Moving to simplify travel regulations for Western visitors, the government has abolished the requirement that they obtain a written invitation before applying for a visa.
The resolution, which was approved at a Cabinet meeting on May 3, streamlined the visa application process for citizens of European Union countries, the United States, Canada, and Japan.
Visitors from those countries were previously required to produce a letter of invitation stating the length and purpose of their trip as a prerequisite for obtaining a visa.
The Cabinet resolution applied to all major types of visas issued by the Ukrainian authorities, including the B (business), S (service), H (scientific research), K (cultural and sporting events), and P (private) types.
Prime Minister Viktor Yushchenko signed the resolution on May 5, automatically making it effective, a Cabinet spokesman said.
'The resolution demonstrates our [Ukraine's] desire to adapt to Western procedures,' Yushchenko told a press conference the day before.
Foreign Ministry spokesman Serhy Borodenkov said Ukrainian embassies had already been ordered not to demand invitation letters from citizens of the countries listed in the Cabinet resolution.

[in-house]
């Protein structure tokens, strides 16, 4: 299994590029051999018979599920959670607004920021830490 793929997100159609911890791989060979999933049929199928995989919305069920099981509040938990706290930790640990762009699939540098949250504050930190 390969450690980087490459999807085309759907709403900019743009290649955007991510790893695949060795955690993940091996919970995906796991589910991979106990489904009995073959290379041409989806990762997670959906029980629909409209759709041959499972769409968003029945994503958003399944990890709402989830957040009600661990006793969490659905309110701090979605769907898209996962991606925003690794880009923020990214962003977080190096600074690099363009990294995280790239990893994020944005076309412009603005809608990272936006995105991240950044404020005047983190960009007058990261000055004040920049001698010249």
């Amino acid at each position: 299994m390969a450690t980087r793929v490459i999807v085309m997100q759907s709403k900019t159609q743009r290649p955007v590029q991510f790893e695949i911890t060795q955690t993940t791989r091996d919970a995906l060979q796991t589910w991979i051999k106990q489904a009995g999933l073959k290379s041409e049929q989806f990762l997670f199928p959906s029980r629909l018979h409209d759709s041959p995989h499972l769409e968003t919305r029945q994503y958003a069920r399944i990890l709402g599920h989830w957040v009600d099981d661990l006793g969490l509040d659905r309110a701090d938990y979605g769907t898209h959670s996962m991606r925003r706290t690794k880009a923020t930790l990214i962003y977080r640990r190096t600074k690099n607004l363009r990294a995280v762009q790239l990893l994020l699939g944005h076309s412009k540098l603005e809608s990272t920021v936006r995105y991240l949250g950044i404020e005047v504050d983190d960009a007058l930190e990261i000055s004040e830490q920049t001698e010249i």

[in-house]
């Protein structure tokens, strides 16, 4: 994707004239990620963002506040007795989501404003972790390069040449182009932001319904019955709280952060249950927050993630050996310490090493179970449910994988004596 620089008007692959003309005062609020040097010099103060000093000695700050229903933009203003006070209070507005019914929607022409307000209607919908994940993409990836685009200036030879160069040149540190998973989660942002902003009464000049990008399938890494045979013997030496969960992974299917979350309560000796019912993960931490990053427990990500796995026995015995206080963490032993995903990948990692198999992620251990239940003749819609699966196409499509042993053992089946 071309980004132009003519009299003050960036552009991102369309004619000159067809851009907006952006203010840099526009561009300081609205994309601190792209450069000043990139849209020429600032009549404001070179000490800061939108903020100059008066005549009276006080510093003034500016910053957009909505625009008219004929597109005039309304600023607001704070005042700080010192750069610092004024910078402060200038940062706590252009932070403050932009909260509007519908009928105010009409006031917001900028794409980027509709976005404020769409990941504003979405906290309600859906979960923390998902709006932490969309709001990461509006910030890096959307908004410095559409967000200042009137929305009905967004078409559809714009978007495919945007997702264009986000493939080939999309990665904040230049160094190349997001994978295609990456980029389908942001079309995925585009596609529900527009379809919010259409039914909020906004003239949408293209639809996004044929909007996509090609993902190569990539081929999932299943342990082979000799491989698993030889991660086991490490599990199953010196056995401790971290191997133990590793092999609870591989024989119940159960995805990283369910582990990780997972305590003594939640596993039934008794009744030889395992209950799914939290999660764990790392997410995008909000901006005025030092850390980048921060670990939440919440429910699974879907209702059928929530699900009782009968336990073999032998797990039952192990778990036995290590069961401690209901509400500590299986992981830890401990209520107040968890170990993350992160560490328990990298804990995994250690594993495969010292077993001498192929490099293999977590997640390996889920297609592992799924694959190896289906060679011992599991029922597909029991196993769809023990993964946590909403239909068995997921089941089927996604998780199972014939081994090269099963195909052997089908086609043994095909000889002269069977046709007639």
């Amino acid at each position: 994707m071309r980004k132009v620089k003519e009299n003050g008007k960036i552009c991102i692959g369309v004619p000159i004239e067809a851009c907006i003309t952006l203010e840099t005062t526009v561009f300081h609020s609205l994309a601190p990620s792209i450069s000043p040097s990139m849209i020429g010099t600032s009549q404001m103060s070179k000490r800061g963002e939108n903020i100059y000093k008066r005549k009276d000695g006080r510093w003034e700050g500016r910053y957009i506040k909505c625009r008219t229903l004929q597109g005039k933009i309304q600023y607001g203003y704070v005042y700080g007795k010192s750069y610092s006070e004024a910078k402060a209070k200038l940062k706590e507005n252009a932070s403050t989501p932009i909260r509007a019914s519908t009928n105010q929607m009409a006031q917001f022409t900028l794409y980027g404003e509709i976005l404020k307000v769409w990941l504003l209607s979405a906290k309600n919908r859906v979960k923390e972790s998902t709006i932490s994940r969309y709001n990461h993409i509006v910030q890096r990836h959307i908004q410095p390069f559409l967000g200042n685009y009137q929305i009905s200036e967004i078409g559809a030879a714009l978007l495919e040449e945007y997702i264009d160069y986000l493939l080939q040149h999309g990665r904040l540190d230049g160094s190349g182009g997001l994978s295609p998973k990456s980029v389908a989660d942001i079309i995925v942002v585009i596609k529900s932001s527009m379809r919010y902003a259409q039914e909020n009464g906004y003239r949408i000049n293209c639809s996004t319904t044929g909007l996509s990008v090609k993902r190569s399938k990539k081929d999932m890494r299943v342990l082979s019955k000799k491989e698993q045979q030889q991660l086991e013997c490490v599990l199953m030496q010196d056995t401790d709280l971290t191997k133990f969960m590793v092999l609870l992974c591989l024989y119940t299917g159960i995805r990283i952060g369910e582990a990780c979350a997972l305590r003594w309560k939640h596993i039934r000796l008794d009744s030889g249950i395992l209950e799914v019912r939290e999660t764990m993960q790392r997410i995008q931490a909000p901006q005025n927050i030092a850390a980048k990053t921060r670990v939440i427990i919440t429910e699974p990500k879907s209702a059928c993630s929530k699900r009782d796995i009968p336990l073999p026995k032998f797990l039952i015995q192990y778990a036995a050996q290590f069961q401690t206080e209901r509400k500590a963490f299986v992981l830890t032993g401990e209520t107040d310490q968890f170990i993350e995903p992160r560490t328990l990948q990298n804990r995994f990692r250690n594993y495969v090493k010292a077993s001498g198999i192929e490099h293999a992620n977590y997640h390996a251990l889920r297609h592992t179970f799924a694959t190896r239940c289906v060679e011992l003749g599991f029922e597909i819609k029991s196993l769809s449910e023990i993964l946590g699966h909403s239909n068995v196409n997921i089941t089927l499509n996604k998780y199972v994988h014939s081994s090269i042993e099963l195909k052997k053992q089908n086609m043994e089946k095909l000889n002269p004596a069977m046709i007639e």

'We have notified our embassies about the resolution and instructed them to comply,' Borodenkov said.
Although the Cabinet's decision will ease the process of applying for a visa somewhat, Ukrainian legislation remains unfriendly toward foreign visitors.
Upon entering the country, foreign citizens, excluding diplomats and several additional categories of high-ranked visitors, are required to buy medical insurance at the port of arrival and then register with the local Interior Ministry Department within the next three days.
Failure to register, if discovered by police, results in a fine of at least Hr 85. However, most foreign visitors are unaware of the registration rule, and police often take advantage of their ignorance and demand higher fines.
Despite numerous complaints from foreign visitors about alleged abuses of the registration rules by police, the government has not acted to curb such abuses.
Ukraine presently has visa-free travel agreements with 26 of the 165 countries it maintains diplomatic relations with. Most of those countries are former Soviet republics (except the three Baltic states) and Eastern European countries, namely Poland, Hungary, Bulgaria, Slovakia, the Czech Republic, Romania, Bosnia-Herzegovina, Serbia and Macedonia.
Earlier, Ukraine also simplified entry regulations for visitors from a number of other states, including Cuba, China, Argentina, and Mongolia.
However, the Czech Republic and Slovakia will soon drop out of the list of countries enjoying unrestricted travel with Ukraine, as both countries recently passed laws introducing required visas for Ukrainian visitors as of late June.
Kyiv has vowed to act in a reciprocal manner against the two countries.
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